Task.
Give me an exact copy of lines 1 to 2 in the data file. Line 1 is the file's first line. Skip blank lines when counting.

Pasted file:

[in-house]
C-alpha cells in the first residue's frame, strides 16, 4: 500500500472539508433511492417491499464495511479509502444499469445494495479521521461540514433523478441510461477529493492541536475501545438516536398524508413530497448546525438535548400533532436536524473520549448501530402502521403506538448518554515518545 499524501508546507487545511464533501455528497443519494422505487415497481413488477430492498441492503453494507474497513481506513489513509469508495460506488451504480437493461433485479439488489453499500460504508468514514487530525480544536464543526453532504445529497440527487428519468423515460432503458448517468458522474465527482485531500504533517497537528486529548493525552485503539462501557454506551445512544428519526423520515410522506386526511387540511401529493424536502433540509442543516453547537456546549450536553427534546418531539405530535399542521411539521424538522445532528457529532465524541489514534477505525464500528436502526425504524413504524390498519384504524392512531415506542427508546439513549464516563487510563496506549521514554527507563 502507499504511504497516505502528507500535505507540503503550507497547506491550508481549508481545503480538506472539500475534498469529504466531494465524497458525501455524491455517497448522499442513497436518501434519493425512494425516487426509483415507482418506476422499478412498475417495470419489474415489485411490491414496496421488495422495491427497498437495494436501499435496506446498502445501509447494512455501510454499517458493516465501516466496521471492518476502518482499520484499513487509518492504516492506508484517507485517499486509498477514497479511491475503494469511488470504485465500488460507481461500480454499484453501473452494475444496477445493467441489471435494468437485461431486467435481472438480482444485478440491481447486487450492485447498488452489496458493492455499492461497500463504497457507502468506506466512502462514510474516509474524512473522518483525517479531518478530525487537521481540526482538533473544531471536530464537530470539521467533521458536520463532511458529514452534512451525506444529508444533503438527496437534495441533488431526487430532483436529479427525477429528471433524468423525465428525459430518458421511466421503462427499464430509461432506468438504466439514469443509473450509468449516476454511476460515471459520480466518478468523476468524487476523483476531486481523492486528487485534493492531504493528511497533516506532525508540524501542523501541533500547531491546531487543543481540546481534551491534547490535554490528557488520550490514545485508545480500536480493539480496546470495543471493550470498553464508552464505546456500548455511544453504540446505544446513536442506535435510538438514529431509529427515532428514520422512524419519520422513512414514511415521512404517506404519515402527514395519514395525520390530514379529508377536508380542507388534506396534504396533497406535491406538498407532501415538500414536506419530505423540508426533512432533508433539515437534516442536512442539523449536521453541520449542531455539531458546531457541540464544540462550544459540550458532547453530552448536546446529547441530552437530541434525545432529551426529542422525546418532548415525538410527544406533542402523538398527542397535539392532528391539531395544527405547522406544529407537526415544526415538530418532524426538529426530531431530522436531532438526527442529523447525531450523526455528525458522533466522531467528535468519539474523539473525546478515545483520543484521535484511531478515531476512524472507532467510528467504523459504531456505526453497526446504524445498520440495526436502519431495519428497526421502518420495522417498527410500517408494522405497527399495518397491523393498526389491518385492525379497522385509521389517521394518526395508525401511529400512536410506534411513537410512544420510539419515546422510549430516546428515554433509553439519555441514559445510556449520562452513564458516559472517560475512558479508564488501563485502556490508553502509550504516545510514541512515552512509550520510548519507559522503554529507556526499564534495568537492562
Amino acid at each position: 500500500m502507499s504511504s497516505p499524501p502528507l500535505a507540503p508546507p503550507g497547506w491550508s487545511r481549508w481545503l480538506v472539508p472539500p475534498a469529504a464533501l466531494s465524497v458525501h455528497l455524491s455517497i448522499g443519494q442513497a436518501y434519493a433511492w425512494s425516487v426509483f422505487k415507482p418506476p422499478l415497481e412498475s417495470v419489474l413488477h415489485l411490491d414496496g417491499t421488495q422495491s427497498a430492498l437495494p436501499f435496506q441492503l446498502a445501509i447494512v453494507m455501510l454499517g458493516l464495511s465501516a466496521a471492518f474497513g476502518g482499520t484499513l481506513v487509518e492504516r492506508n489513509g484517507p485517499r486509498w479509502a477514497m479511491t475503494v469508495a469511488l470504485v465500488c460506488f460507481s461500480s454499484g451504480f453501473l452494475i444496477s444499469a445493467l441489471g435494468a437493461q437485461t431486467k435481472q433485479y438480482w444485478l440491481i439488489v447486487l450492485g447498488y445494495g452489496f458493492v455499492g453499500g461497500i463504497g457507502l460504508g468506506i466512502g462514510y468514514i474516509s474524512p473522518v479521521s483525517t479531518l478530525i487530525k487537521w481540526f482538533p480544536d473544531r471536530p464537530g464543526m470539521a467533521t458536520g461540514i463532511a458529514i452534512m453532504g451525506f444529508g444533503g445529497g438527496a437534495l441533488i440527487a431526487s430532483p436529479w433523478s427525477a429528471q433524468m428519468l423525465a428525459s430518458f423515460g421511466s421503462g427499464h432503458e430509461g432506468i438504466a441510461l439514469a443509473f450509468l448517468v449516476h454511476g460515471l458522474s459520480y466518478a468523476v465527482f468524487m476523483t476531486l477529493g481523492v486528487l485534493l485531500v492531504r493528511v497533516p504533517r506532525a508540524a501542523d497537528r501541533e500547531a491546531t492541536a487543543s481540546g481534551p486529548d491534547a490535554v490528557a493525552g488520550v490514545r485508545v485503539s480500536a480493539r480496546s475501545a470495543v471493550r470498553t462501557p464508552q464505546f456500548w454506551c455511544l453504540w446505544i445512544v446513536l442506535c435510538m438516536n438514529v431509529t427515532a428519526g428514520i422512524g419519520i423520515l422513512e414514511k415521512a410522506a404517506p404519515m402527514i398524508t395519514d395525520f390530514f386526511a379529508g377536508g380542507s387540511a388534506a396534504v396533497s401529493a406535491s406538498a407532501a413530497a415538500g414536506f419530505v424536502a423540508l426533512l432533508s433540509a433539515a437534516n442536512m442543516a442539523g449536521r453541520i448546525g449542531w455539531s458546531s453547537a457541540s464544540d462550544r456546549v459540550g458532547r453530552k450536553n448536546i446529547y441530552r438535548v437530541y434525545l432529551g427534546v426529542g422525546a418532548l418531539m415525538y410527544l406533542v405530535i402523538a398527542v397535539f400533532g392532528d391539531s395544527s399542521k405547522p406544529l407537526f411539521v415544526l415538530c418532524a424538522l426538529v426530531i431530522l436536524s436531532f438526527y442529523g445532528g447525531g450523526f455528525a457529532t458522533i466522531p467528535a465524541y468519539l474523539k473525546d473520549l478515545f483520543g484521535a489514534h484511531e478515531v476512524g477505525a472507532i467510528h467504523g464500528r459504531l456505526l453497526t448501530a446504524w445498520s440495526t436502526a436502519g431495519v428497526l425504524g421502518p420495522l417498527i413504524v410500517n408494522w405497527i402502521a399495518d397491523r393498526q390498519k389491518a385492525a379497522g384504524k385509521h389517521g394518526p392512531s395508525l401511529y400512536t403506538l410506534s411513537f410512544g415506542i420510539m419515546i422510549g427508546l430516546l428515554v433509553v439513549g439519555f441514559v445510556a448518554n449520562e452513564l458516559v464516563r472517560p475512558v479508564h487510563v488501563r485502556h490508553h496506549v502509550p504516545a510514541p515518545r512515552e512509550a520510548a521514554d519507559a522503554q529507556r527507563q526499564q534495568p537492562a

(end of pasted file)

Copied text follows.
[in-house]
C-alpha cells in the first residue's frame, strides 16, 4: 500500500472539508433511492417491499464495511479509502444499469445494495479521521461540514433523478441510461477529493492541536475501545438516536398524508413530497448546525438535548400533532436536524473520549448501530402502521403506538448518554515518545 499524501508546507487545511464533501455528497443519494422505487415497481413488477430492498441492503453494507474497513481506513489513509469508495460506488451504480437493461433485479439488489453499500460504508468514514487530525480544536464543526453532504445529497440527487428519468423515460432503458448517468458522474465527482485531500504533517497537528486529548493525552485503539462501557454506551445512544428519526423520515410522506386526511387540511401529493424536502433540509442543516453547537456546549450536553427534546418531539405530535399542521411539521424538522445532528457529532465524541489514534477505525464500528436502526425504524413504524390498519384504524392512531415506542427508546439513549464516563487510563496506549521514554527507563 502507499504511504497516505502528507500535505507540503503550507497547506491550508481549508481545503480538506472539500475534498469529504466531494465524497458525501455524491455517497448522499442513497436518501434519493425512494425516487426509483415507482418506476422499478412498475417495470419489474415489485411490491414496496421488495422495491427497498437495494436501499435496506446498502445501509447494512455501510454499517458493516465501516466496521471492518476502518482499520484499513487509518492504516492506508484517507485517499486509498477514497479511491475503494469511488470504485465500488460507481461500480454499484453501473452494475444496477445493467441489471435494468437485461431486467435481472438480482444485478440491481447486487450492485447498488452489496458493492455499492461497500463504497457507502468506506466512502462514510474516509474524512473522518483525517479531518478530525487537521481540526482538533473544531471536530464537530470539521467533521458536520463532511458529514452534512451525506444529508444533503438527496437534495441533488431526487430532483436529479427525477429528471433524468423525465428525459430518458421511466421503462427499464430509461432506468438504466439514469443509473450509468449516476454511476460515471459520480466518478468523476468524487476523483476531486481523492486528487485534493492531504493528511497533516506532525508540524501542523501541533500547531491546531487543543481540546481534551491534547490535554490528557488520550490514545485508545480500536480493539480496546470495543471493550470498553464508552464505546456500548455511544453504540446505544446513536442506535435510538438514529431509529427515532428514520422512524419519520422513512414514511415521512404517506404519515402527514395519514395525520390530514379529508377536508380542507388534506396534504396533497406535491406538498407532501415538500414536506419530505423540508426533512432533508433539515437534516442536512442539523449536521453541520449542531455539531458546531457541540464544540462550544459540550458532547453530552448536546446529547441530552437530541434525545432529551426529542422525546418532548415525538410527544406533542402523538398527542397535539392532528391539531395544527405547522406544529407537526415544526415538530418532524426538529426530531431530522436531532438526527442529523447525531450523526455528525458522533466522531467528535468519539474523539473525546478515545483520543484521535484511531478515531476512524472507532467510528467504523459504531456505526453497526446504524445498520440495526436502519431495519428497526421502518420495522417498527410500517408494522405497527399495518397491523393498526389491518385492525379497522385509521389517521394518526395508525401511529400512536410506534411513537410512544420510539419515546422510549430516546428515554433509553439519555441514559445510556449520562452513564458516559472517560475512558479508564488501563485502556490508553502509550504516545510514541512515552512509550520510548519507559522503554529507556526499564534495568537492562